Filed under: Business, USA — Tags: , , , , — Nicholas @ 20:55

In Salon, Annalee Newitz wrote about a quaint little San Francisco B&B that offered specialized services to the BDSM community before George W. Bush was inaugurated:

In a quiet San Francisco neighborhood, surrounded by views of tree-covered hills, a quaint little B&B welcomes visitors from across the country. Guests can choose from four well-appointed rooms in this refurbished turn-of-the-century house, all personally decorated by Elizabeth, the proprietor. While they’re staying at Elizabeth’s B&B — called Differences — guests are also welcome to use all the amenities of the house: an extensive dungeon in the basement, metal hooks tucked into lacy corners and the genuine antique bondage devices adorning the rooms. Of course, guests will also need to make their own pancakes — B&B stands for bed and bondage here. Elizabeth doesn’t do breakfast.

Like other renegade subcultures, S/M is gradually becoming gentrified. This is partly economic — getting flogged on a Friday night isn’t as cheap as it used to be. Dozens of exclusive sex stores have popped up, peddling high-end toys, devices and leatherware. A typical private “play party” runs each guest as much as $30 (this is a site cost — you pay for the space, not the sex). Certain clubs even enforce a pricey dress code: If you aren’t all gussied up in latex or leather, you don’t get in the door.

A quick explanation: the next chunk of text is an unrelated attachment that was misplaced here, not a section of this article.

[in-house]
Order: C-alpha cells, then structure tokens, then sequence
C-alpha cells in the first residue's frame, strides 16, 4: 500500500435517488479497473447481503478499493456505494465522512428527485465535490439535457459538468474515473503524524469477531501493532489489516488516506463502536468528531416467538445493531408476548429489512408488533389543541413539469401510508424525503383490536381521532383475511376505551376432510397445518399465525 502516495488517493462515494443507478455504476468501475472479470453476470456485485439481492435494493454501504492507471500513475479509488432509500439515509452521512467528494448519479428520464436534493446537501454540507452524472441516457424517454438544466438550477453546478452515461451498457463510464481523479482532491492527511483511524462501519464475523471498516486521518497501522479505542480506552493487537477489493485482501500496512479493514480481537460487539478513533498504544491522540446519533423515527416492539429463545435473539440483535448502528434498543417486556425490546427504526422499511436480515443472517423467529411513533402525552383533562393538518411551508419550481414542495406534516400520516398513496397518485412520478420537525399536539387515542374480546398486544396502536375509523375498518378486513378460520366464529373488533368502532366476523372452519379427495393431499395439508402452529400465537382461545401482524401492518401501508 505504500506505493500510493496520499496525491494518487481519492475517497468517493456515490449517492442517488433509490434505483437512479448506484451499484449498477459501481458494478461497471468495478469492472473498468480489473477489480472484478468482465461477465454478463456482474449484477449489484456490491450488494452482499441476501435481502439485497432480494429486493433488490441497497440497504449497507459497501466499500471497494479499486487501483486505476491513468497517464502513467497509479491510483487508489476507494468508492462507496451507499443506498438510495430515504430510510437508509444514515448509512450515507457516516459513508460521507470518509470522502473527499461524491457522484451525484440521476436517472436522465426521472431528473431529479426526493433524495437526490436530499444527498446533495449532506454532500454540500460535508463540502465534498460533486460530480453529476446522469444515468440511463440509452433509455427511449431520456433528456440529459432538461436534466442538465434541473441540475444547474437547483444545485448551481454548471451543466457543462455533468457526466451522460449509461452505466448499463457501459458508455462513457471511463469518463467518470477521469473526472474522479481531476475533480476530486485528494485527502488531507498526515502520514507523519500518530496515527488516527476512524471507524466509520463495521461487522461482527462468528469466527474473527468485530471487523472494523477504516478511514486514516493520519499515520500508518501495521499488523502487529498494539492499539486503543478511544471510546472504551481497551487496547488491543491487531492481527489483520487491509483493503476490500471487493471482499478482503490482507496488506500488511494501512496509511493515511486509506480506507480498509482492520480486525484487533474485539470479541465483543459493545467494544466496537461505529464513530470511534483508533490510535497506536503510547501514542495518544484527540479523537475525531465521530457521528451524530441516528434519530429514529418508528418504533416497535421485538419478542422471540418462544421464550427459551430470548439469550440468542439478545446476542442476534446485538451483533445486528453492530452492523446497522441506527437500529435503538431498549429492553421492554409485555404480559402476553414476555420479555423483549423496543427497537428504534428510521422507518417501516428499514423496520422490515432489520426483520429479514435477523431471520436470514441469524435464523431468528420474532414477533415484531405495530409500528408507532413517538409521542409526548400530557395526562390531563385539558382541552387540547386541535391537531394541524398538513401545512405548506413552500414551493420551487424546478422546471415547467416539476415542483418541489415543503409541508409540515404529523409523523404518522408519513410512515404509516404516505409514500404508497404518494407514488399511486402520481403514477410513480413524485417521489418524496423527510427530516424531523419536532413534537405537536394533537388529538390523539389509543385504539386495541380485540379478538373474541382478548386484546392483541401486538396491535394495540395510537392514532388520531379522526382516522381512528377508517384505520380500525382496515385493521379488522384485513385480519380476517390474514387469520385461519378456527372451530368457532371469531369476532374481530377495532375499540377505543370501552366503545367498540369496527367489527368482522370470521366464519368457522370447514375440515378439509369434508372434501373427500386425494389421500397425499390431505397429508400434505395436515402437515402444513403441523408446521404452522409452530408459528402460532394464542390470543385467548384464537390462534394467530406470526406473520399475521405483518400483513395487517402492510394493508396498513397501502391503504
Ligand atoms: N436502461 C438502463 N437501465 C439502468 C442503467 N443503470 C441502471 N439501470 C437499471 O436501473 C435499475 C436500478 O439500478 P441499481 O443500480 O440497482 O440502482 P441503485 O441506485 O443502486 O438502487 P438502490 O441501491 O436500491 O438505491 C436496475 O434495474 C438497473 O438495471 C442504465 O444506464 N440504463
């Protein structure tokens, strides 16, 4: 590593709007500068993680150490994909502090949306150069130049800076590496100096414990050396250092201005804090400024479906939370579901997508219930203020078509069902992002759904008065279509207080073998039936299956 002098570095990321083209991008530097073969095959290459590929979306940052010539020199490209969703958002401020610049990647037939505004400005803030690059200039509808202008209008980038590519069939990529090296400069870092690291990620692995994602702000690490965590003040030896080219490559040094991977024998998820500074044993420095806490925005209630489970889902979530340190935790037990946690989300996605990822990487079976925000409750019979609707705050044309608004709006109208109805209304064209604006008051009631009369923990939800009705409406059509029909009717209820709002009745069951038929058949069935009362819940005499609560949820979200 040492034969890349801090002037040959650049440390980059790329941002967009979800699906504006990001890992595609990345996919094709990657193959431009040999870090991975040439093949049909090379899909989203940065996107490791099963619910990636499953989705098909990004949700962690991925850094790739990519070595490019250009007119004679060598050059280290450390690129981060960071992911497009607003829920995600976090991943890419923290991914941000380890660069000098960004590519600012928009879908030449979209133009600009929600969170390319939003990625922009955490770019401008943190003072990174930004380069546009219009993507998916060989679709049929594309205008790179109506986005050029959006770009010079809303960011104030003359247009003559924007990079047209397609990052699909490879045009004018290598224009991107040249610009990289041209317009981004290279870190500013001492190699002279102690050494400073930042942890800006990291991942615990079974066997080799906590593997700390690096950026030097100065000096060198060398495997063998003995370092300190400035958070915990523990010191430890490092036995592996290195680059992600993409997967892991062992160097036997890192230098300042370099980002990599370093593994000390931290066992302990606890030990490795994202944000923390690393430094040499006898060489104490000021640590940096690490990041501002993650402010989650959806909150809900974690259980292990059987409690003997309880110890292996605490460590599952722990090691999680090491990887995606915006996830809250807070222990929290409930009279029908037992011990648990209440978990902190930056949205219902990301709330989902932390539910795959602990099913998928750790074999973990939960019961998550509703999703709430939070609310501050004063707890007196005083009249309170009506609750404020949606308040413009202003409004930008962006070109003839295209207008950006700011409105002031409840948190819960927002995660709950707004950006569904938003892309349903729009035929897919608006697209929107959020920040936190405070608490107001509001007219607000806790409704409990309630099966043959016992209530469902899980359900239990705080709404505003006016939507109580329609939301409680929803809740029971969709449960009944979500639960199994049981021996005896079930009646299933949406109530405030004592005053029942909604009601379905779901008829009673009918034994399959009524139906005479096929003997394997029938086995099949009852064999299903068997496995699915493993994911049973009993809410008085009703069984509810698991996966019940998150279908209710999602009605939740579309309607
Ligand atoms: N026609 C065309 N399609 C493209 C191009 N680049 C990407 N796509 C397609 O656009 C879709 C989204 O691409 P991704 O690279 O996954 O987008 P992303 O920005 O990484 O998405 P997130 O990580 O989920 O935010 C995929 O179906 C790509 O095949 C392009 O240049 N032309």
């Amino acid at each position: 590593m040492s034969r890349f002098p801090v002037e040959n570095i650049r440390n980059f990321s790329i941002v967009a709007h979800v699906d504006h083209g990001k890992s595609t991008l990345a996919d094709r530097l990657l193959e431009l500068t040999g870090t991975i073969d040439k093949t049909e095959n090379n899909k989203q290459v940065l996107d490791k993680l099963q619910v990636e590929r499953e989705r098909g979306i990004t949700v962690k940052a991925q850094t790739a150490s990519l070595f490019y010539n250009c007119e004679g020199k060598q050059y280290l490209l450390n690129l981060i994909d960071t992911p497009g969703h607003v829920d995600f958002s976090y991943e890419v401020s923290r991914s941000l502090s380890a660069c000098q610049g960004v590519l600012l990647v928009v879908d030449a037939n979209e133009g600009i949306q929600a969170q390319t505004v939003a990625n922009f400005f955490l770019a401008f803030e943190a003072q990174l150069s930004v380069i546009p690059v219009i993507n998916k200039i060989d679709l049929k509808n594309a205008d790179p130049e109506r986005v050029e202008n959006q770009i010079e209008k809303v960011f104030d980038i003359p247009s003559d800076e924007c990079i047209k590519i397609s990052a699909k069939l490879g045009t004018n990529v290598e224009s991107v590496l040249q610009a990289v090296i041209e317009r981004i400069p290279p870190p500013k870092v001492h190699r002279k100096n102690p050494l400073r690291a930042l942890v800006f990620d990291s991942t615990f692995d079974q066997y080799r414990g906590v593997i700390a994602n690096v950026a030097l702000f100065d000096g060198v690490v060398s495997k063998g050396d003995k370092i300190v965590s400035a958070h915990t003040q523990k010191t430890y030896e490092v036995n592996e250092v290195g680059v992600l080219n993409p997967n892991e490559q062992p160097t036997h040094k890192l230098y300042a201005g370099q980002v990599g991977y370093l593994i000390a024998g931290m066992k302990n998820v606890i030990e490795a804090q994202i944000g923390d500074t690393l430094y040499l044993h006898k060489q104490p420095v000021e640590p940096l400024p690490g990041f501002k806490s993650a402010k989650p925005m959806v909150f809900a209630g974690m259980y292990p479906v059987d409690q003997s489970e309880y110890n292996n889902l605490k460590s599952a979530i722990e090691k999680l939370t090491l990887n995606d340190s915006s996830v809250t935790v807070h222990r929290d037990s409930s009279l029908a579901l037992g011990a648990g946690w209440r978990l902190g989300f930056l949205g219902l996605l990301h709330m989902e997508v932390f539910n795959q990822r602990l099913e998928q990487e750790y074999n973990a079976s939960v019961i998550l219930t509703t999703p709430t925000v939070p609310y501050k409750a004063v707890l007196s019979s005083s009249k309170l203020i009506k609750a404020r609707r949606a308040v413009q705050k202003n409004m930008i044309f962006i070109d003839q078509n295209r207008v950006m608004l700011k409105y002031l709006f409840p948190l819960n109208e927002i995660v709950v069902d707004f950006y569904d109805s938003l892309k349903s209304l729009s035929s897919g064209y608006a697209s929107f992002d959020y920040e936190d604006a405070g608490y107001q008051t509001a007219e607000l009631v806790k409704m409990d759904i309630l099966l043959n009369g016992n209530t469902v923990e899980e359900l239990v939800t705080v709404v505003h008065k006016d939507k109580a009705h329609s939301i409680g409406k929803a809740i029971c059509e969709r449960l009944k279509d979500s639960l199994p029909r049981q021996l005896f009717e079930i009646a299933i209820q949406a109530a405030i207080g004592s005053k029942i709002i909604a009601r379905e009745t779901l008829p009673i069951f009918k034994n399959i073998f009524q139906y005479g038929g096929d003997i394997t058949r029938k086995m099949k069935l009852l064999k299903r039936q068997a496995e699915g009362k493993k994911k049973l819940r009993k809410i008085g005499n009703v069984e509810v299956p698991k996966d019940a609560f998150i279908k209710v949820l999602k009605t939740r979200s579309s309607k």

This isn’t the kind of gentrification one sees in urban landscapes where yuppies suck up all the warehouse spaces and formerly low-income housing. Nor can one locate some previous version of the S/M community that was less wealthy. Indeed, tracing S/M’s origins back to its Founding Daddies — the Marquis de Sade and Leopold von Sacher-Masoch — one finds that S/M’s earliest class connections are purely aristocratic.

[…]